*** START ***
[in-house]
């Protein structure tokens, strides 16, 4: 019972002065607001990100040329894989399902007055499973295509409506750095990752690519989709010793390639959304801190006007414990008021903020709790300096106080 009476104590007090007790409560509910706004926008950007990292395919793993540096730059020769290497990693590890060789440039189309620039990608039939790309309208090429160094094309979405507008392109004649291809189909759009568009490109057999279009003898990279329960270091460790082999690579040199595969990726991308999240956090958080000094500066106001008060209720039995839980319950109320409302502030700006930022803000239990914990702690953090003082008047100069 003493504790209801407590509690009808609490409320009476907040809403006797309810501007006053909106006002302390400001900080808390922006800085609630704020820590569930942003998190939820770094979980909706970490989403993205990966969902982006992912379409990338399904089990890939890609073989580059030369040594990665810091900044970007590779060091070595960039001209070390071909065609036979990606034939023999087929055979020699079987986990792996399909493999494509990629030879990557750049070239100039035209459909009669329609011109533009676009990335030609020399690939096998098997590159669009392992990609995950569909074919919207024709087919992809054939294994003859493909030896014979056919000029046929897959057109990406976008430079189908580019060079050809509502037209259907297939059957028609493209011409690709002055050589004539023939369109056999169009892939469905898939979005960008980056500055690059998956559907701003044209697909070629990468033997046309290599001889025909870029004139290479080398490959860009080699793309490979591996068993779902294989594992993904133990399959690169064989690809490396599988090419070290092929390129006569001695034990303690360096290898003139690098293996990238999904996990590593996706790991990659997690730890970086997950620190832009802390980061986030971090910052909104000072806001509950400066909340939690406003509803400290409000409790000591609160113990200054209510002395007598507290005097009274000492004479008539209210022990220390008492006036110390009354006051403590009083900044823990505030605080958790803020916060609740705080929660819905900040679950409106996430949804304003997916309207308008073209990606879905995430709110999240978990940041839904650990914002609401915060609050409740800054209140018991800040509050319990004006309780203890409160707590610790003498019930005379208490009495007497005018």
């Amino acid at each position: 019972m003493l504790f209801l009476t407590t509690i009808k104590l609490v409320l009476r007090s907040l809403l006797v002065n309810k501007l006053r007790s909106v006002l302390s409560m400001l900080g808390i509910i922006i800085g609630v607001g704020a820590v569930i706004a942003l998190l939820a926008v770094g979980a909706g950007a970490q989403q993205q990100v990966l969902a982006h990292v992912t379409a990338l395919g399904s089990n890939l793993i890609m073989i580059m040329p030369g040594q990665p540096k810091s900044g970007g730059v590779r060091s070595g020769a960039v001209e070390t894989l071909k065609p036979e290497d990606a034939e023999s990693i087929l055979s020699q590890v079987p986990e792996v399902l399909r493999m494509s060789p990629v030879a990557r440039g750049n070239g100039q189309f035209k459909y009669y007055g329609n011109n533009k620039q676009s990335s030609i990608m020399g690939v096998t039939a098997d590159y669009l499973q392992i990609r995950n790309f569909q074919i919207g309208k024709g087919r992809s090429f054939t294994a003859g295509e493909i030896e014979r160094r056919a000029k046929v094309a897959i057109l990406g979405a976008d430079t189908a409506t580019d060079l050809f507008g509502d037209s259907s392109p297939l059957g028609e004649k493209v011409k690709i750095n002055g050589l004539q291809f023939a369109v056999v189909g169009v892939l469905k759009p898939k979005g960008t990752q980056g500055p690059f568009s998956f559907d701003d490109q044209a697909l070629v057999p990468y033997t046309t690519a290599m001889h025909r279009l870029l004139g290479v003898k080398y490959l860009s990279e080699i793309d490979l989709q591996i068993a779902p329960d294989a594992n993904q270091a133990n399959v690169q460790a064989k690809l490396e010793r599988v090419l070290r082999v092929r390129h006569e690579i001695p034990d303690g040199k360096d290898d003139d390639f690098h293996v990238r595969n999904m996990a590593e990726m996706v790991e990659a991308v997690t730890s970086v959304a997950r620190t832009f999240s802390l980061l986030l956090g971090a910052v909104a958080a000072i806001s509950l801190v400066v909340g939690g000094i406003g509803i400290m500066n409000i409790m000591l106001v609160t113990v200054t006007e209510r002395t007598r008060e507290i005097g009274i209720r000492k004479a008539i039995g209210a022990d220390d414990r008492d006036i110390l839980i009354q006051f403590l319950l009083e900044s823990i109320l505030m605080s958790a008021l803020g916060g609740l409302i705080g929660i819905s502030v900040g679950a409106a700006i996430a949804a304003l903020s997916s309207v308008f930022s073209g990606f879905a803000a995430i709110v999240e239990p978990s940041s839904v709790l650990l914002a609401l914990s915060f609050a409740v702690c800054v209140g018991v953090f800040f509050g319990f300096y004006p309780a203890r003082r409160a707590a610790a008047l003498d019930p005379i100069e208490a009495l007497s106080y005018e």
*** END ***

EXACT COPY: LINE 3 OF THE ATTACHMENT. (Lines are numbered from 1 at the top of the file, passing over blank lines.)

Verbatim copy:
């Amino acid at each position: 019972m003493l504790f209801l009476t407590t509690i009808k104590l609490v409320l009476r007090s907040l809403l006797v002065n309810k501007l006053r007790s909106v006002l302390s409560m400001l900080g808390i509910i922006i800085g609630v607001g704020a820590v569930i706004a942003l998190l939820a926008v770094g979980a909706g950007a970490q989403q993205q990100v990966l969902a982006h990292v992912t379409a990338l395919g399904s089990n890939l793993i890609m073989i580059m040329p030369g040594q990665p540096k810091s900044g970007g730059v590779r060091s070595g020769a960039v001209e070390t894989l071909k065609p036979e290497d990606a034939e023999s990693i087929l055979s020699q590890v079987p986990e792996v399902l399909r493999m494509s060789p990629v030879a990557r440039g750049n070239g100039q189309f035209k459909y009669y007055g329609n011109n533009k620039q676009s990335s030609i990608m020399g690939v096998t039939a098997d590159y669009l499973q392992i990609r995950n790309f569909q074919i919207g309208k024709g087919r992809s090429f054939t294994a003859g295509e493909i030896e014979r160094r056919a000029k046929v094309a897959i057109l990406g979405a976008d430079t189908a409506t580019d060079l050809f507008g509502d037209s259907s392109p297939l059957g028609e004649k493209v011409k690709i750095n002055g050589l004539q291809f023939a369109v056999v189909g169009v892939l469905k759009p898939k979005g960008t990752q980056g500055p690059f568009s998956f559907d701003d490109q044209a697909l070629v057999p990468y033997t046309t690519a290599m001889h025909r279009l870029l004139g290479v003898k080398y490959l860009s990279e080699i793309d490979l989709q591996i068993a779902p329960d294989a594992n993904q270091a133990n399959v690169q460790a064989k690809l490396e010793r599988v090419l070290r082999v092929r390129h006569e690579i001695p034990d303690g040199k360096d290898d003139d390639f690098h293996v990238r595969n999904m996990a590593e990726m996706v790991e990659a991308v997690t730890s970086v959304a997950r620190t832009f999240s802390l980061l986030l956090g971090a910052v909104a958080a000072i806001s509950l801190v400066v909340g939690g000094i406003g509803i400290m500066n409000i409790m000591l106001v609160t113990v200054t006007e209510r002395t007598r008060e507290i005097g009274i209720r000492k004479a008539i039995g209210a022990d220390d414990r008492d006036i110390l839980i009354q006051f403590l319950l009083e900044s823990i109320l505030m605080s958790a008021l803020g916060g609740l409302i705080g929660i819905s502030v900040g679950a409106a700006i996430a949804a304003l903020s997916s309207v308008f930022s073209g990606f879905a803000a995430i709110v999240e239990p978990s940041s839904v709790l650990l914002a609401l914990s915060f609050a409740v702690c800054v209140g018991v953090f800040f509050g319990f300096y004006p309780a203890r003082r409160a707590a610790a008047l003498d019930p005379i100069e208490a009495l007497s106080y005018e």